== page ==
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President-elect threatens to 'terminate' US deal with Cuba

This is a rush transcript from "Your World," November 28, 2016. This copy may not be in its final form and may be updated.

STUART VARNEY, GUEST HOST: Now let's get reaction from former Ambassador to the United Nations John Bolton.

Mr. Ambassador, I'm referring to the Donald Trump tweet: "If Cuba is unwilling to make a better deal for the Cuban people, the Cuban American people and the U.S. as a whole, I will terminate the deal."

He can do that quite easily, can't he?

JOHN BOLTON, FORMER UNITED STATES AMBASSADOR TO THE UNITED NATIONS: Sure.

I think the Castro regime already broke the deal, by every reliable reporting I have seen. There are more Cuban dissidents in jail in Cuba today than there were before the deal was signed. It was supposed to be the exact opposite.

But I think this goes beyond just a deal. This is a potential hinge point in history. All those people who have sort of fawned over Castro as an iconic figure actually have one grain of truth in what they're saying. His death is an enormous political event all over Latin America, particularly in Cuba, obviously.

I think Raul Castro could be the Egon Krenz of Cuba. You of course remember Egon Krenz. He was the last ruler of East Germany, because once Castro dies, once the Berlin Wall opened, it's like the opportunity, like a pin puncturing a balloon. This regime has zero legitimacy, has no democratic legitimacy.

It is not increasing the standard of living of its people. The last shred that it had was the icon of the Cuban Revolution. That's gone. So I think that the policy of the United States government, which I don't expect for two months to happen, at least, is to do absolutely nothing that strengthens that regime and power, no economic benefits whatever.

And all American businesses contemplating engaging in trade or investment in Cuba, I would advise you to wait for two months and look at this very carefully.

VARNEY: Who should President Obama send to Fidel Castro's funeral? Could you not make the case that the president himself should go, a former head of state, state funeral? He did a deal with the man just a couple of months ago. Who will he send, do you think?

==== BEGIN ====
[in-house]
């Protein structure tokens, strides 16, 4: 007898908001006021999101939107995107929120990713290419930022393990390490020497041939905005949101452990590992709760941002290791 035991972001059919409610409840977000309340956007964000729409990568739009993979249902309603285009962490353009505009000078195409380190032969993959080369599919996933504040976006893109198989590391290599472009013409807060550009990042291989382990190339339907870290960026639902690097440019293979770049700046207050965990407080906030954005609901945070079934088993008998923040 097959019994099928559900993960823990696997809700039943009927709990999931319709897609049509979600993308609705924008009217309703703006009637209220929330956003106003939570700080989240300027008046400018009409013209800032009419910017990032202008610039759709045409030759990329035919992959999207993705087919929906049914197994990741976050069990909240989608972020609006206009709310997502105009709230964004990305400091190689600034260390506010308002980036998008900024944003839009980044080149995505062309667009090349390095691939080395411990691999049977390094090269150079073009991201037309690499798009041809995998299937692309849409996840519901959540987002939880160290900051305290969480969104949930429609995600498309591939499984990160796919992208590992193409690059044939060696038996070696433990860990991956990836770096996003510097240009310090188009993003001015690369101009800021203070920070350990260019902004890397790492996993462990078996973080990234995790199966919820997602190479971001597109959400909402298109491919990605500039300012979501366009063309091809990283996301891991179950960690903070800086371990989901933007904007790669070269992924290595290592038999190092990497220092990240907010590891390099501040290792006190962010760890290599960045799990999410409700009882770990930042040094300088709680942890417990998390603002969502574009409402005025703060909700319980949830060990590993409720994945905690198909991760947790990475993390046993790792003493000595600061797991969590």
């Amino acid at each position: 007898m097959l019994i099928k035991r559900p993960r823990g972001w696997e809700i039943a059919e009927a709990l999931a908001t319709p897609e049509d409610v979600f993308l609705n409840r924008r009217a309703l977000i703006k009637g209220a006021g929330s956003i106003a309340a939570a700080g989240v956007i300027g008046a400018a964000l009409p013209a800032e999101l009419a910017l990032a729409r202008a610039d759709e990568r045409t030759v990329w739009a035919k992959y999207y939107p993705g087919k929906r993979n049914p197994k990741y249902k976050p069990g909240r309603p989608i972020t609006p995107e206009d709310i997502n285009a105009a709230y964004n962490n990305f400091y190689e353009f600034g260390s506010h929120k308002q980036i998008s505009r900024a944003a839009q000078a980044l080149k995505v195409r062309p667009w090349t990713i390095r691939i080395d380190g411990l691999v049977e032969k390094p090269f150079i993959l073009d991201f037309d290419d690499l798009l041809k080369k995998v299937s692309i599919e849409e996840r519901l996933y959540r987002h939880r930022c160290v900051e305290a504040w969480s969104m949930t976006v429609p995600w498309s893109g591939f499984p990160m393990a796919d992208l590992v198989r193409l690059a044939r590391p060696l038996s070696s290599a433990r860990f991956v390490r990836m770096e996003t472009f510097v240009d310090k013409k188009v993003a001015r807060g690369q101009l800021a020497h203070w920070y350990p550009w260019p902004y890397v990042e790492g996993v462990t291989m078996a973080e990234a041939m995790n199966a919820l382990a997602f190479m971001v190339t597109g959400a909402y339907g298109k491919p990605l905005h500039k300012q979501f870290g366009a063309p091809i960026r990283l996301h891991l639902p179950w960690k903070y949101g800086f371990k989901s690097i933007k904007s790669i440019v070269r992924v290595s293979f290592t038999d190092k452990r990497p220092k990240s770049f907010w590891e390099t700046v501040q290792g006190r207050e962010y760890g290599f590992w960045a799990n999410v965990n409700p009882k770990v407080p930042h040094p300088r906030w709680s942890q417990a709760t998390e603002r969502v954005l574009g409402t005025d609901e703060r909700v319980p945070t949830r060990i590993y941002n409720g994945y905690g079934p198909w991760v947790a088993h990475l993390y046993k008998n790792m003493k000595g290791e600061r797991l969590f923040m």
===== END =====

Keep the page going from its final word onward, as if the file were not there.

BOLTON: Well, I don't know. I understand that perhaps they ruled out the president and the vice president. I find that surprising, given Barack Obama's ideology.

If I were making the decision, I would send a very low-level staffer from the embassy, somebody so obscure that the entire world press says, who's that? We want the American chair filled, so they don't put somebody else in it, but we do not want to recognize that this government ever had any legitimacy.

And I think we have got to recognize as well this is a hemisphere-wide opportunity. Castro's death really exposes the Maduro regime in Venezuela, the Correa in Ecuador, the Morales regime in Bolivia, the Ortega regime in Nicaragua. Their icon is gone. And I think their days are numbered as well, if, if we take advantage of this hinge point.

VARNEY: Mr. Ambassador, you know what's coming. What do you make of Mitt Romney's visit to Trump Tower tomorrow?

BOLTON: Well, you know, I'm just as old school today as I was the last time you asked me a question on this subject. I just don't think it's the right thing to do to comment on it.

So, happy to talk about the impending demise of the Castro regime in Cuba, but not beyond that.

VARNEY: Well, I'm sorry. I'm going to ask you another question. Are you still in the running for the secretary of state job?

BOLTON: I'm just not going to comment on it. You're very persistent, Stuart. Good for you.

VARNEY: No, I actually have another question up my sleeve, but I know you won't answer it, so I won't ask.

(LAUGHTER)

VARNEY: John Bolton, thank you very much for joining us, sir. We appreciate it.

BOLTON: Thank you, Stuart.

VARNEY: Thank you, sir. All right.

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